Nikola Corporation has developed an innovative, heavy-duty, 700 bar (10,000 psi) hydrogen mobile fueler capable of direct fueling hydrogen fuel cell electric vehicles (FCEVs), according to a news release.

Nikola’s mobile fueler program includes its own mobile fuelers as well as a number of third party mobile fuelers, which will provide Nikola’s customers with a variety of flexible fueling options.

“Nikola has spent the greater part of two years developing a flexible mobile fueling solution which cools and compresses hydrogen to rapidly fill 700 bar FCEV heavy-duty trucks,” said Nikola Corporation President and CEO, Michael Lohscheller. “Coupled with Nikola’s hydrogen tube trailer, with a capacity of 960 kg, Nikola’s mobile fueler can refuel customer trucks back-to-back. This will deliver flexible hydrogen fueling solutions for our customers starting in 2023 and will complement Nikola’s permanent hydrogen fueling stations which are being developed.”

Nikola’s first mobile fueler has completed commissioning and testing and has been released for market operation. Nikola has additional hydrogen mobile fuelers being commissioned in Q1 2023.

“Nikola’s mobile fueler program will be an integral part of Nikola’s flexible customer service in its early years by delivering hydrogen to its FCEV customers at locations which meet their needs,” said Carey Mendes, Nikola Corporation president of energy. “Along with Nikola’s portfolio of hydrogen supply and permanent heavy-duty stations, these flexible mobile fuelers will ensure that our customers have complete coverage for their fueling needs.”

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Pharma and fuels tech provider could be ready for public listing

International biotechnology firm Insilico Medicine is applying the algorithms that produce novel drugs to synthesizing more sustainable petrochemical fuels and materials.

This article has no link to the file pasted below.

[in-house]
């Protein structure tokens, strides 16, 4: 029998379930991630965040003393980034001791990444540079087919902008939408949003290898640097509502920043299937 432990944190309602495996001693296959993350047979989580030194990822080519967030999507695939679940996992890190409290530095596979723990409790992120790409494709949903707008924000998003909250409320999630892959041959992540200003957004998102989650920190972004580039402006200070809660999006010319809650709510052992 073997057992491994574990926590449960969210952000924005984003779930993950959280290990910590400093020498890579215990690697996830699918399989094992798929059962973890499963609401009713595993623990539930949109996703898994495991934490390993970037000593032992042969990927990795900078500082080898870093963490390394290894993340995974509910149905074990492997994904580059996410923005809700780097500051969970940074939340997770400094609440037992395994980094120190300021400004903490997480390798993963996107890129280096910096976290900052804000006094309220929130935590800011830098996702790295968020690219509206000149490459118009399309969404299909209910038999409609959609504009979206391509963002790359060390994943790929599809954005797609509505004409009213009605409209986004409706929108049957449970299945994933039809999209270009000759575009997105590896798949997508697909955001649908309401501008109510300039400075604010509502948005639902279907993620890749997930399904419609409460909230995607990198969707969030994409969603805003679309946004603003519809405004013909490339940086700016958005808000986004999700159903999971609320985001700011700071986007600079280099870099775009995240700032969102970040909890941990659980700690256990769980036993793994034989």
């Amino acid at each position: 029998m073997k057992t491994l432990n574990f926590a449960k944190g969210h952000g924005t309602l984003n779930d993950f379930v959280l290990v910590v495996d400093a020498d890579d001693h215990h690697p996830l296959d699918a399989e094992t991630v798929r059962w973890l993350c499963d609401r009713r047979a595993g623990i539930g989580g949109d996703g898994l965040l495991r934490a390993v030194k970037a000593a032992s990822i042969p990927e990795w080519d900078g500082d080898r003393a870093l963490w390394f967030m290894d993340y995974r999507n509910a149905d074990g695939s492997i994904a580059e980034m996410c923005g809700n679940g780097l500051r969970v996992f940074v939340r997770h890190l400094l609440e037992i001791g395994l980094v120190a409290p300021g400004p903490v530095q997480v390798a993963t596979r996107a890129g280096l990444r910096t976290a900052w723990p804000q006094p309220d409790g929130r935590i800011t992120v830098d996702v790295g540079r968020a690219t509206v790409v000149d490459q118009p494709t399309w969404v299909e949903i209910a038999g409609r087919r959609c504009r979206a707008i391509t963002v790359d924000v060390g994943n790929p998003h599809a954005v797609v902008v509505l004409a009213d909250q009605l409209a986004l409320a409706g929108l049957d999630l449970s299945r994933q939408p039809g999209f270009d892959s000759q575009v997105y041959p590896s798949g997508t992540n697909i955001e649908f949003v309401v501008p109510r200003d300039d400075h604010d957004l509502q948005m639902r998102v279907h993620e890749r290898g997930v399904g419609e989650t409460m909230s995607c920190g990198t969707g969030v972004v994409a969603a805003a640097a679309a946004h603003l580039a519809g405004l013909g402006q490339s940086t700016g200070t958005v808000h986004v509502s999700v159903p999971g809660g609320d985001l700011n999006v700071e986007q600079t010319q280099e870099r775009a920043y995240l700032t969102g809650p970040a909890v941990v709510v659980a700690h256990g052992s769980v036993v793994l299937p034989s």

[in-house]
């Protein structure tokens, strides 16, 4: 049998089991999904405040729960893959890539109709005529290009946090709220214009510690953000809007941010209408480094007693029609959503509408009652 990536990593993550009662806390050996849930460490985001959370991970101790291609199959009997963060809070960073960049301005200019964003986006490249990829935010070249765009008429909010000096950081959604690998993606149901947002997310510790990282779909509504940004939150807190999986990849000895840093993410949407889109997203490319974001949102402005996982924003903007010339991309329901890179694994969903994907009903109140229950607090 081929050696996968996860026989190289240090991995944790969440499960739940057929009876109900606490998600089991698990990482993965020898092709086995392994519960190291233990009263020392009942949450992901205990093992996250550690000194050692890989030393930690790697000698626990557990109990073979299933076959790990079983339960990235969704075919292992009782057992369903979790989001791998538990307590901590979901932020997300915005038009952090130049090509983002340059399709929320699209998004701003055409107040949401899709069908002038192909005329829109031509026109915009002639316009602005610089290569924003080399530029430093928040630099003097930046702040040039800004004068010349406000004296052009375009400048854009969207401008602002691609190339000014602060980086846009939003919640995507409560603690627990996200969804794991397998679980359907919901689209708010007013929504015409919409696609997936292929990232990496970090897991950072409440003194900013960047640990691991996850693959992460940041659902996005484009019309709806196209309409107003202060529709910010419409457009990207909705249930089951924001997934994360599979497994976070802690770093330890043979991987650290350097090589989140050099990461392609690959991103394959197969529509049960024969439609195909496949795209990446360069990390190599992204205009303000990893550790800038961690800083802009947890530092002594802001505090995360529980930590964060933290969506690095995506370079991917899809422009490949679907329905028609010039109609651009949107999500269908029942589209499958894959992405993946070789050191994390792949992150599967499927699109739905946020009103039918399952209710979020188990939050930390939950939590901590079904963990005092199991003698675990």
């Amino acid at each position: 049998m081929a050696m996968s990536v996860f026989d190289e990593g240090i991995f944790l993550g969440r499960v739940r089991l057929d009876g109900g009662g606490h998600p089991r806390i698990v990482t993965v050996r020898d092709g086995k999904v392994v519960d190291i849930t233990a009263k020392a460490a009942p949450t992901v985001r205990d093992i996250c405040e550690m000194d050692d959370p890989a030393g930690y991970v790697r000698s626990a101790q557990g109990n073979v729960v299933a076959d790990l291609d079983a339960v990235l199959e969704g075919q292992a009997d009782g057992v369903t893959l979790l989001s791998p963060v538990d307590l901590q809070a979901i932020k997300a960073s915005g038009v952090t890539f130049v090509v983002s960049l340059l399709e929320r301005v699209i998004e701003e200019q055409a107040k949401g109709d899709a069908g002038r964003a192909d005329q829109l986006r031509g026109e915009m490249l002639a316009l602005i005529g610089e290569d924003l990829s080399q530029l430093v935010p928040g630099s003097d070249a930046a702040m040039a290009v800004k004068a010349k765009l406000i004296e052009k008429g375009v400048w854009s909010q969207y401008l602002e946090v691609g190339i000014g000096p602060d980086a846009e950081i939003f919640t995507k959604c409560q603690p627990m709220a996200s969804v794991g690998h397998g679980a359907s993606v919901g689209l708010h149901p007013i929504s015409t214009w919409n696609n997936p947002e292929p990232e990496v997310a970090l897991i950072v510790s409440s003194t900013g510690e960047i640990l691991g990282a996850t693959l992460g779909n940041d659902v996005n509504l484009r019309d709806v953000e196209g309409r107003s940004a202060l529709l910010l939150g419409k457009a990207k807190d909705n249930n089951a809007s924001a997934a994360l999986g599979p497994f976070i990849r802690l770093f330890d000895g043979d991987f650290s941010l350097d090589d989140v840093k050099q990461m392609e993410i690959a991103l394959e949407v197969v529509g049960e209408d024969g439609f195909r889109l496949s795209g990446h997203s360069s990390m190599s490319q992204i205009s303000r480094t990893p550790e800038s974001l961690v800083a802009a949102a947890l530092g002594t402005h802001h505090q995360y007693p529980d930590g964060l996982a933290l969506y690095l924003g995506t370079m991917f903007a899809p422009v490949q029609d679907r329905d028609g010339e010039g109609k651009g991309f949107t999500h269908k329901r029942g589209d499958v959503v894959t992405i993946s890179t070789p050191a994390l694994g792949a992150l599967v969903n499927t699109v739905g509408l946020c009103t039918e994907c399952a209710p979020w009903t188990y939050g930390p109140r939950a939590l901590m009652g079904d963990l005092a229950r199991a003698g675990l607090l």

Insilico Medicine, a global biotechnology firm serving the pharmaceutical and carbon-based energy industries, could be ready for a public listing in the next phase of its corporate evolution.

Insilico, founded in Baltimore and now based in Hong Kong, has raised about $400m in private capital to date and is in the position of a company that would be exploring a public listing in the US and Hong Kong, CEO Alex Zhavoronkov said in an interview. He declined to say if he has hired a financial advisor to run such a process but said a similar company in his position would have.

The generative AI platform that the company uses to produce novel drugs can be applied to produce more sustainable carbon-based fuels, Zhavoronkov said. The objective is to maximize btu and minimize CO2, making the fuels burn longer and cleaner.

Saudi Arabia’s state oil company Aramco is a user of the technology and participated in Insilico’s $95m Series D (oversubscribed and split between two sub-rounds) last year through its investment arm Prosperity7.

Petrochemistry is going to be needed well into the future, Zhavoronkov said. In addition to renewable energy and other ESG efforts, the efficiency of petrochemicals should be a top priority.

“If you burn certain petrochemicals in certain combinations, you can achieve a reasonably clean burn and an energy efficient burn,” he said. For specific tasks like space travel or Formula 1 racing, combined fuels produce the necessary torque, and generative chemistry can achieve those objectives in a more sustainable way. “I think that we can make the world significantly cleaner just by modifying petrochemical products.”

The technology can also be used to make organic matter in petrochemical products degrade more quickly, which is useful in the case of plastics, Zhavoronkov said.

The company’s AI is primarily based in Montreal and in the drug discovery business in China, but fuel research takes place in Abu Dhabi. Zhavoronkov said he has hired a lot of “AI refugees” from Russia and Ukraine to work at the latter location. The company has 40 employees in the UAE and will likely scale to 70.

Insilico is capitalized for the next two years or so, he said. That doesn’t account for revenue, which closed at just under $30m in 2022. The petrochemical and materials business is under the AI research arm of the business, which is covered by funds raised to date.

“Our board would probably not allow me to reinvent myself as an energy play,” Zhavoronkov said. But the board does not object to applying resources to petrochemical products.

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Government money still top of mind for early movers in US hydrogen